Roscosmoe, why did the worm want to go to space? aims to develop and design a series of experiences and bioregenerative life-support systems to assess the behavior of the photosymbiotic marine worm Symsagittifera roscoffensis in a variety of gravitational environments, including zero gravity conditions. The interdisciplinary project Roscosmoe aims to study the potential of terrestrial and marine biodiversity in the field of space research. It connects the fields of marine biology, design, anthropology of science and intermedia art.

The rhythm of tides is a gravitational manifestation that results from lunar cycles. The species inhabiting this zone at the interface between the sea and the land have developed adaptations that shed light on behaviors in fluctuating, hyper-variable environments (life at the edges).

The Roscosmoe project takes on board the Symsagitifera roscoffensis, a marine worm from the Breton coastline, a “plant-animal” 3 to 4 mm long, whose way of life stimulates the curiosity of research in biology. It is in fact the photosynthetic activity of the micro-algae, which it shelters under its epidermis, which supplies the essential of its nutritive contributions. This partnership is called photosymbiosis, photo “light” and symbiosis “who lives with”. These photosynthetic marine animals live in colonies on the tidal zone on the Atlantic coast.

The biology of S. roscoffensis makes this marine species a potential model for the development of bio-regenerative life-support systems applied to space research: oxygen production, recycling of CO2 and waste nitrogen metabolism from the animal by hosted micro-algae, regenerative capacities of tissues (including the brain), energy autonomy (“embedded photosynthesis”). It is the controled life cycle in the laboratory at the Roscoff Biological Station (marine institute in Brittany, France) which allows today to consider the design of research protocols involving this marine model in the space field.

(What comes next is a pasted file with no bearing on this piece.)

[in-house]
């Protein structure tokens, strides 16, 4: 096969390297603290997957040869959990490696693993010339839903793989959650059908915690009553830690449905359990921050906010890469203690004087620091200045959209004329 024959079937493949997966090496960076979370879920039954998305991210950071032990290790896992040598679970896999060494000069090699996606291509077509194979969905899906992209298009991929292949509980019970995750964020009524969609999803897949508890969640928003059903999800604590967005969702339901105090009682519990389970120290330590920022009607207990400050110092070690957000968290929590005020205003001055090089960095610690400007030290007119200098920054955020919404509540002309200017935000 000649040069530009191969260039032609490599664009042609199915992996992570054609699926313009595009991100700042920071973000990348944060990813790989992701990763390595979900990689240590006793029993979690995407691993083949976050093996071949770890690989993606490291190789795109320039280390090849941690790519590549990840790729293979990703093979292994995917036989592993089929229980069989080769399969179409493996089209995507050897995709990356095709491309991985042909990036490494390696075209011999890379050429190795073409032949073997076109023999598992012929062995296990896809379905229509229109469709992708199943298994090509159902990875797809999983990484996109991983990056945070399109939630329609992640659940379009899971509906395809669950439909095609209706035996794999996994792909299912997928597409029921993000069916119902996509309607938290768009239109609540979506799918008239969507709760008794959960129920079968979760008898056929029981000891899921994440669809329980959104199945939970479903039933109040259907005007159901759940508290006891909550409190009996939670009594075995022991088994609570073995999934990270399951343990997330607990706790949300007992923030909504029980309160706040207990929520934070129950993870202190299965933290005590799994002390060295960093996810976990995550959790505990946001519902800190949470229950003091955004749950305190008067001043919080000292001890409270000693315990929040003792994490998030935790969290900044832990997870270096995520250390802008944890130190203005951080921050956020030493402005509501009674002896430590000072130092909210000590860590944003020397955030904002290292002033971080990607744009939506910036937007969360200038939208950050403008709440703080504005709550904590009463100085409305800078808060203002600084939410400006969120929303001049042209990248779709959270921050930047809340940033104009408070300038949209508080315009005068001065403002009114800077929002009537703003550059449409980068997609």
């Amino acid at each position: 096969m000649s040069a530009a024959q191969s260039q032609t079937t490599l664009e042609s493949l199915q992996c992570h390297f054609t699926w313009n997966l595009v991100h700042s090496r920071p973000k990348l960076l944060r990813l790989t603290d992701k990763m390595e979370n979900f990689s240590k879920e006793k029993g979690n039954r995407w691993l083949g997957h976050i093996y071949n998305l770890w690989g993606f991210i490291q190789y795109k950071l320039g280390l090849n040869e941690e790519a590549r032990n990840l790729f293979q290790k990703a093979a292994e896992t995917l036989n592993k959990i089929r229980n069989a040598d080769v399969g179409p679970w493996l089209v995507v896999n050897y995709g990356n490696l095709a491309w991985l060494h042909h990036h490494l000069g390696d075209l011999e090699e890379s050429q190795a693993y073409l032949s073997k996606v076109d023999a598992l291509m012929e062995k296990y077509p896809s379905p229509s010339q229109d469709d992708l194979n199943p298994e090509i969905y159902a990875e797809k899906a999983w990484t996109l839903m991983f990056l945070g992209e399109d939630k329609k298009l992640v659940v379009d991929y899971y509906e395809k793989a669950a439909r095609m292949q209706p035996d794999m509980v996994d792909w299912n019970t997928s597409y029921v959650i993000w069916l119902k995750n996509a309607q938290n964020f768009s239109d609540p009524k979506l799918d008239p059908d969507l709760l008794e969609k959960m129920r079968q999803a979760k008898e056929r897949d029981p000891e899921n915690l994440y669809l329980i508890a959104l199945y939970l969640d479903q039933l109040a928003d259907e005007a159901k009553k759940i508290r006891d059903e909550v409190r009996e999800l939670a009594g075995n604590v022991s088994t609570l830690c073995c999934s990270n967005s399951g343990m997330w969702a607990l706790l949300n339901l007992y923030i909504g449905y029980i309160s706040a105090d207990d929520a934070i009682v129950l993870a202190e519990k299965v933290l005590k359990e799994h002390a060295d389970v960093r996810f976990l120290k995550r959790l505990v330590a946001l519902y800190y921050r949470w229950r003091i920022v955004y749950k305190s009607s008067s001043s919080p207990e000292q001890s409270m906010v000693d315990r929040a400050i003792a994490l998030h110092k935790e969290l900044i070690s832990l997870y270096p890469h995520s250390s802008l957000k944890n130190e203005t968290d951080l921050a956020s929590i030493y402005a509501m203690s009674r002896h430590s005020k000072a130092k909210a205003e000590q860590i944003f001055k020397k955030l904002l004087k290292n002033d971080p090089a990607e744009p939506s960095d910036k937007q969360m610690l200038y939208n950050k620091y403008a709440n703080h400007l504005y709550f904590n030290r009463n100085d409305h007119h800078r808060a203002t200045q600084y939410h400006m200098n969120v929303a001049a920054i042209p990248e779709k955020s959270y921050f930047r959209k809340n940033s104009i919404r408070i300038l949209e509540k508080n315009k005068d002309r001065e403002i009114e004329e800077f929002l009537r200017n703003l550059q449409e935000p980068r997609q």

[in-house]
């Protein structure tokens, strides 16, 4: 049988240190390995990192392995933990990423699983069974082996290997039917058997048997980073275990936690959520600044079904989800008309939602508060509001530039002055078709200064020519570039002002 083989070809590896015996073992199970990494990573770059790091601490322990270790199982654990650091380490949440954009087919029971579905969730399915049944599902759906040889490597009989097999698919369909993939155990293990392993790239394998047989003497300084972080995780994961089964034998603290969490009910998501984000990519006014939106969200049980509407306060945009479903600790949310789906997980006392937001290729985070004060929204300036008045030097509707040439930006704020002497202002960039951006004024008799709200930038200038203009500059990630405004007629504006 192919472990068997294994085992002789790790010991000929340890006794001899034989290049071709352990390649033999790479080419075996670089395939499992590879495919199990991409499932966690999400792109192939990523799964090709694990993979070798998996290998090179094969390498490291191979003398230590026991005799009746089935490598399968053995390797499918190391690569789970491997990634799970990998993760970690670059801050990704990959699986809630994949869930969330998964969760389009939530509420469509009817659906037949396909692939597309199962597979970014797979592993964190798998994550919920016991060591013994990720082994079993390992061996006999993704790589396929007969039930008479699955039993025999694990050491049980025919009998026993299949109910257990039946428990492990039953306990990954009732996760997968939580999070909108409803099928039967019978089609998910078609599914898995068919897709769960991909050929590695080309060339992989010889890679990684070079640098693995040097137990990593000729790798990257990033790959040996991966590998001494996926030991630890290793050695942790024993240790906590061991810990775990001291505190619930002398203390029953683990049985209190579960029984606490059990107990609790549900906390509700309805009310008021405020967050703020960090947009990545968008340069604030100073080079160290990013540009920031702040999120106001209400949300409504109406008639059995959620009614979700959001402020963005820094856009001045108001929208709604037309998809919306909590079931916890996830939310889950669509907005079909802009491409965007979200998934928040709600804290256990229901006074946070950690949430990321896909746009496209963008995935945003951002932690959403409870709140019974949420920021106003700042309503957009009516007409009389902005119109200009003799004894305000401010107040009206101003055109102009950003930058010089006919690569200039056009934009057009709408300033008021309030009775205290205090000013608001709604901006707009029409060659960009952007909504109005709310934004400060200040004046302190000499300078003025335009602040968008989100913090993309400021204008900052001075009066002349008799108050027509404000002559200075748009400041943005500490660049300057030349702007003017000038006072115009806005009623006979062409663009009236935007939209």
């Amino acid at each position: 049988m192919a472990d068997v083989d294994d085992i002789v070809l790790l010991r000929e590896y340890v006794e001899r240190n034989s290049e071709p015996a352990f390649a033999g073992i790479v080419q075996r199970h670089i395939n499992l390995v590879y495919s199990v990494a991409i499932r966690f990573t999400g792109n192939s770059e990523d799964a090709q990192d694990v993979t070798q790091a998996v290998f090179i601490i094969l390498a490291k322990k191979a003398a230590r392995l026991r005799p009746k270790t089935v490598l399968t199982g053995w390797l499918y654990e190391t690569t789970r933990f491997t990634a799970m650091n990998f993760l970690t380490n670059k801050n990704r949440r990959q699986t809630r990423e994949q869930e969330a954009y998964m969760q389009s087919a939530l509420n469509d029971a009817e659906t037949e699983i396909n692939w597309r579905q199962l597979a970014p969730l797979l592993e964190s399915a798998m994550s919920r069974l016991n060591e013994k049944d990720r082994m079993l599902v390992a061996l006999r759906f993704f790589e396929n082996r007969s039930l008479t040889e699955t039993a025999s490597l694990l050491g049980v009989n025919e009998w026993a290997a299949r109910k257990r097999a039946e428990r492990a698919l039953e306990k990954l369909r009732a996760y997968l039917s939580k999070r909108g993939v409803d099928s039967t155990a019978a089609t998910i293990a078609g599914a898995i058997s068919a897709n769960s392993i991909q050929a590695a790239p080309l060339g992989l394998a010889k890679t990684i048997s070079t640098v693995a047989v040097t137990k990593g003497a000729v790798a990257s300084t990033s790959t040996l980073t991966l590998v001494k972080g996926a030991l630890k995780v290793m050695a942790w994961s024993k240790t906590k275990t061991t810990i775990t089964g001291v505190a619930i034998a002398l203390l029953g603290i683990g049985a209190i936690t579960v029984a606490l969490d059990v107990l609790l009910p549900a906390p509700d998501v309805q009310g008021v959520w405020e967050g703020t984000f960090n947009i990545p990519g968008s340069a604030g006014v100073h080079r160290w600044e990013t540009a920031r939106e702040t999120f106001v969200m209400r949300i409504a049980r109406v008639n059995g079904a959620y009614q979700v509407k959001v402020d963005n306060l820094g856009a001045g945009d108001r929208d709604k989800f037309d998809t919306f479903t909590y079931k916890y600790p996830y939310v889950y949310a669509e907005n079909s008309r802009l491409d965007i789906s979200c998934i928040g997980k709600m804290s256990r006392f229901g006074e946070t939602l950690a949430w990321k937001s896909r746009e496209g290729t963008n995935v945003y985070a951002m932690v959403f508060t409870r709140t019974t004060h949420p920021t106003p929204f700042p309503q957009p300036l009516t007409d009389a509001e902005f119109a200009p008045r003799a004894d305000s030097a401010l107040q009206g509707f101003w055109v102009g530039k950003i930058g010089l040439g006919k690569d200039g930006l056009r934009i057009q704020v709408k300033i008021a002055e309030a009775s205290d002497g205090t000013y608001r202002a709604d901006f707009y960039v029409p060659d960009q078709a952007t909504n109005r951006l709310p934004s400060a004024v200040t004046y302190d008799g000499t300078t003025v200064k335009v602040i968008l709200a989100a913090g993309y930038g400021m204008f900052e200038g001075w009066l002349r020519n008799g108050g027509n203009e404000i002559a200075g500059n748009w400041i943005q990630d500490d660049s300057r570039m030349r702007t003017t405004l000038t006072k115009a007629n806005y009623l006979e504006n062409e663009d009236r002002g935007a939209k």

Roscosmoe aims to facilitate the construction of an autonomous module whose objective is to maintain in the long term the ecological conditions of a colony of S. roscoffensis marine worms in a closed circulating system. The design methodology of the Roscosmoe module is implemented by a multidisciplinary team of scientists, artists, designers and researchers in the humanities.


    Multicellular Marine Model (M3) laboratory, Roscoff Biological Station (CNRS-Sorbonne University), France
    ART2M / Makery, Paris, France
    Ping Association, Nantes, France
    Daniel and Nina Carasso Foundation, Paris, France (2016-2017)
    Postgravityart, Delak Institute, Ljubljana, Slovenia
    Slovenian Academy of Sciences and Arts, Ljubljana, Slovenia
    Waag Society, Amsterdam, Netherlands
    Fédération – Open Space Makers, France

Roscosmoe received in 2020 the development fund of the Dispositif pour la Création Artistique Multimédia (DICRéAM) du Centre National de la Cinématographie (CNC)

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